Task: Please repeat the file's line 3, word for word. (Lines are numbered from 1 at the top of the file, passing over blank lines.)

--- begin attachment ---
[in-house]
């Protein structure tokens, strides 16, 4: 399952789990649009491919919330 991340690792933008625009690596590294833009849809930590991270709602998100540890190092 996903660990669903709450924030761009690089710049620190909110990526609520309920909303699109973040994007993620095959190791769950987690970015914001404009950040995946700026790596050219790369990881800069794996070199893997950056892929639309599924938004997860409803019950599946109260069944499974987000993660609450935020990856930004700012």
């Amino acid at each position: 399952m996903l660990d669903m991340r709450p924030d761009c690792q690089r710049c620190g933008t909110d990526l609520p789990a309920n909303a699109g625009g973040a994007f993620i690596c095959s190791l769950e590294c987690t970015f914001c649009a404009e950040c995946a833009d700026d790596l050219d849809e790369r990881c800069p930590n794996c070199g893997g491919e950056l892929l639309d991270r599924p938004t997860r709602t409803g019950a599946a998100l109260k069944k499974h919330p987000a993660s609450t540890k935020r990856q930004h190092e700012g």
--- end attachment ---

């Amino acid at each position: 399952m996903l660990d669903m991340r709450p924030d761009c690792q690089r710049c620190g933008t909110d990526l609520p789990a309920n909303a699109g625009g973040a994007f993620i690596c095959s190791l769950e590294c987690t970015f914001c649009a404009e950040c995946a833009d700026d790596l050219d849809e790369r990881c800069p930590n794996c070199g893997g491919e950056l892929l639309d991270r599924p938004t997860r709602t409803g019950a599946a998100l109260k069944k499974h919330p987000a993660s609450t540890k935020r990856q930004h190092e700012g």